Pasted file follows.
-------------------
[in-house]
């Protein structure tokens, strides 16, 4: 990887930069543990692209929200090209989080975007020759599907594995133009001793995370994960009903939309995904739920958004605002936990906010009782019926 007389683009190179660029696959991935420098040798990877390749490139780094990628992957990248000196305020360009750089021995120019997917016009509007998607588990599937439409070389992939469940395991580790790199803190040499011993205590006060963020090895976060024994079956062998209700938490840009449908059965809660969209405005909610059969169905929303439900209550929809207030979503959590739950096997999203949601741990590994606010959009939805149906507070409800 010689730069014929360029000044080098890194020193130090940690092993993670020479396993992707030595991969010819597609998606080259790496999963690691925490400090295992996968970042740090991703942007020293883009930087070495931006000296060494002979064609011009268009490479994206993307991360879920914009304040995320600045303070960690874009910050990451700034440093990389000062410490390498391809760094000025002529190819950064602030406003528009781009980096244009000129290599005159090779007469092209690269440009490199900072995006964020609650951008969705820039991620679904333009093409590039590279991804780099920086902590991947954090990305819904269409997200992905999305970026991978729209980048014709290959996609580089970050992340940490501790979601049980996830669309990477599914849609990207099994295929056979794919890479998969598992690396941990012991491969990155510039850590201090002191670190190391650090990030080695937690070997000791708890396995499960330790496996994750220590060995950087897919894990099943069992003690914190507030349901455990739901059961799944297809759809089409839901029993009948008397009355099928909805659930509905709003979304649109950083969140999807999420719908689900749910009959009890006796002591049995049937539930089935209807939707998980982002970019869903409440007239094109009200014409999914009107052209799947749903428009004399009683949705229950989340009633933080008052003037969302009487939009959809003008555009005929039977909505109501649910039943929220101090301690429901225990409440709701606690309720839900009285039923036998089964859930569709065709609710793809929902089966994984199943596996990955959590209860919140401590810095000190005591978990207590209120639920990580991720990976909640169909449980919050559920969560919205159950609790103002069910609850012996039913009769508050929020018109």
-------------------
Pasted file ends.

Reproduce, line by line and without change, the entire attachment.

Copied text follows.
[in-house]
């Protein structure tokens, strides 16, 4: 990887930069543990692209929200090209989080975007020759599907594995133009001793995370994960009903939309995904739920958004605002936990906010009782019926 007389683009190179660029696959991935420098040798990877390749490139780094990628992957990248000196305020360009750089021995120019997917016009509007998607588990599937439409070389992939469940395991580790790199803190040499011993205590006060963020090895976060024994079956062998209700938490840009449908059965809660969209405005909610059969169905929303439900209550929809207030979503959590739950096997999203949601741990590994606010959009939805149906507070409800 010689730069014929360029000044080098890194020193130090940690092993993670020479396993992707030595991969010819597609998606080259790496999963690691925490400090295992996968970042740090991703942007020293883009930087070495931006000296060494002979064609011009268009490479994206993307991360879920914009304040995320600045303070960690874009910050990451700034440093990389000062410490390498391809760094000025002529190819950064602030406003528009781009980096244009000129290599005159090779007469092209690269440009490199900072995006964020609650951008969705820039991620679904333009093409590039590279991804780099920086902590991947954090990305819904269409997200992905999305970026991978729209980048014709290959996609580089970050992340940490501790979601049980996830669309990477599914849609990207099994295929056979794919890479998969598992690396941990012991491969990155510039850590201090002191670190190391650090990030080695937690070997000791708890396995499960330790496996994750220590060995950087897919894990099943069992003690914190507030349901455990739901059961799944297809759809089409839901029993009948008397009355099928909805659930509905709003979304649109950083969140999807999420719908689900749910009959009890006796002591049995049937539930089935209807939707998980982002970019869903409440007239094109009200014409999914009107052209799947749903428009004399009683949705229950989340009633933080008052003037969302009487939009959809003008555009005929039977909505109501649910039943929220101090301690429901225990409440709701606690309720839900009285039923036998089964859930569709065709609710793809929902089966994984199943596996990955959590209860919140401590810095000190005591978990207590209120639920990580991720990976909640169909449980919050559920969560919205159950609790103002069910609850012996039913009769508050929020018109």